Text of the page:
A Morley-Minto Reform was another name of Indian Council Act of 1909, AD which was named after the secretary of state and the Viceroy. It was instituted to placate the moderates. According to this act, the membership of the central and provincial legislative councils was enlarged. However, the number of elected members in these councils was less than half of their total membership. It may also be remembered that the elected members were not elected by the people but by landlords, organizations or traders and industrialists, universities and local bodies. The British also introduced communal electorates as a part of these reforms. This was meant to create disunity between Hindus and Muslims. Some seats in the councils were reserved for Muslims to be elected by Muslim voters.
By this the British hoped to cut off Muslims from the nationalist movement by treating them as apart from the rest of the nation. They told the Muslims that their interests were separate from those of other Indians. To weaken the nationalist movement, the British began to consistently follow a policy of promoting communalism in India. The growth of communalism had serious consequences for the unity of the Indian people and the struggle for freedom. The congress at its 1909 session welcomed the reforms but strongly opposed the reforms the creation of separate electorates on the basis of religion.
The Morley-Minto reforms did not introduce any significant change in the powers of the councils. They did not mark and advance towards the establishments of a representative government, much less swaraj. In fact, the Secretary of state frankly declared that he had absolutely no intention of introducing a Parliamentary form of Government. The autocratic form of government that had been introduced after the revolt of 1857 remained unchanged even after the Morley-Minto reforms.
The only change was that the government started appointing some Indians of its choice to certain high positions. Satyendra Prasad Sinha, who later became Lord Sinha, was the first Indian to be made a member of the Governor-General’s executive council. Later he was made a governor of a province, the only Indian to occupy such a high office during the entire period of British rule. In 1911, he was presented in an imperial Darbar that was held at Delhi at where British king, George V, and his queen were also present. The Darbar was also attended by Indian princes who displayed their loyalty to the British crown. Two important announcements were made on the occasion. One was the annulment of the partition of Bengal which had been affected in 1905. The other was the shifting of the capital of British India from Calcutta to Delhi.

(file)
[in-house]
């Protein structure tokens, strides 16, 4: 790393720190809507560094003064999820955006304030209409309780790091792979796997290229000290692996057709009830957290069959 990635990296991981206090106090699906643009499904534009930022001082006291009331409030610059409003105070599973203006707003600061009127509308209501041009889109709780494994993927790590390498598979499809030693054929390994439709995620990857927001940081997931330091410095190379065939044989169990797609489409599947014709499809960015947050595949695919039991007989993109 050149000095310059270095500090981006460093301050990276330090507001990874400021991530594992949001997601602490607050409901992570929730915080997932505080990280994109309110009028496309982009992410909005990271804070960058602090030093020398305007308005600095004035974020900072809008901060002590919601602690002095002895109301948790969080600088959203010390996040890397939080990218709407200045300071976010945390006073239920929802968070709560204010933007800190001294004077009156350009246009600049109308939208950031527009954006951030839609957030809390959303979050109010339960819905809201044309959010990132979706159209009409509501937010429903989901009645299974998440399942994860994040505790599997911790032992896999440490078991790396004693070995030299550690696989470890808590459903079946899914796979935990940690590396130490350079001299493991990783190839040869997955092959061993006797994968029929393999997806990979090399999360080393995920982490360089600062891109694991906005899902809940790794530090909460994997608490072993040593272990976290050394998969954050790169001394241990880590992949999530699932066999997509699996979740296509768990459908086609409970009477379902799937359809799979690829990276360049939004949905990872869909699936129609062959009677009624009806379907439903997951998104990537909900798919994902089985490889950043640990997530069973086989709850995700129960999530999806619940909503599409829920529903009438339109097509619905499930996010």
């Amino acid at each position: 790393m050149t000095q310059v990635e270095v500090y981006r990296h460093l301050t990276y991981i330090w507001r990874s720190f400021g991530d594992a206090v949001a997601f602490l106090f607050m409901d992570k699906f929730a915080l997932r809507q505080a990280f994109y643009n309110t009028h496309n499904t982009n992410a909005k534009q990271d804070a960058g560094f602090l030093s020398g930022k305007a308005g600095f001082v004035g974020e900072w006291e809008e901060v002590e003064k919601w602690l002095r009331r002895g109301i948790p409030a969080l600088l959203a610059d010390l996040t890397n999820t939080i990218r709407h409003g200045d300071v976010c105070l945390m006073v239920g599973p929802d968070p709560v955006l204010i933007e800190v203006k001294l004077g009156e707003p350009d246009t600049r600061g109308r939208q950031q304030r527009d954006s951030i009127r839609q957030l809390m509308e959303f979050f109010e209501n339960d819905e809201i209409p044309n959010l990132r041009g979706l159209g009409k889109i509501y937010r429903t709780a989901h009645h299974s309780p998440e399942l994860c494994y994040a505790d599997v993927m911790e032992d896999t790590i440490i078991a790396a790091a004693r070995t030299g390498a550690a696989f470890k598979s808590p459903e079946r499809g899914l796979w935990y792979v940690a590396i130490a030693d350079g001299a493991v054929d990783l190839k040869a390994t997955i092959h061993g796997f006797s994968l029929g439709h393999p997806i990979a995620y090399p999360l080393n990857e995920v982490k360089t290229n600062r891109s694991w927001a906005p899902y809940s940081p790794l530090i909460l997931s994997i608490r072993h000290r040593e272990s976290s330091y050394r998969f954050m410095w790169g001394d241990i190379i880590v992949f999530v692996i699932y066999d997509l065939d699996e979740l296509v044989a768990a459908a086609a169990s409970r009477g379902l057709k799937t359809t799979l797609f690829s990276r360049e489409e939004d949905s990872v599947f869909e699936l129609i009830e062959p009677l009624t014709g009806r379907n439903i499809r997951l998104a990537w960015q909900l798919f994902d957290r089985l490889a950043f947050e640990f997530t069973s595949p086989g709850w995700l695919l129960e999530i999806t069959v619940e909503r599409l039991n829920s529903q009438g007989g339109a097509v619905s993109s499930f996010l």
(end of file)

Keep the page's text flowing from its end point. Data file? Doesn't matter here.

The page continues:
1. It considerably increased the size of the legislative councils, both Central and provincial. The number of members in the Central Legislative Council was raised from 16 to 60. The number of members in the provincial legislative councils was not uniform.
2. It retained official majority in the Central Legislative Council but allowed the provincial legislative councils to have non-official majority.
3. It enlarged the deliberative functions of the legislative councils at both the levels. For example, members were allowed to ask supplementary questions, move resolutions on the budget, and so on.
4. It provided (for the first time) for the association of Indians with the executive Councils of the Viceroy and Governors. Satyendra Prasad Sinha became the first Indian to join the Viceroy’s Executive Council. He was appointed as the law member.
5. It introduced a system of communal representation for Muslims by accepting the concept of ‘separate electorate’. Under this, the Muslim members were to be elected only by Muslim voters. Thus, the Act ‘legalised communalism’ and Lord Minto came to be known as the Father of Communal Electorate.
6. It also provided for the separate representation of presidency corporations, chambers of commerce, universities and zamindars.
Indian Council Act of 1909, AD was instituted to placate the moderates and appeasement to the disseminate Muslims from National Movement by granting them separate electorate.
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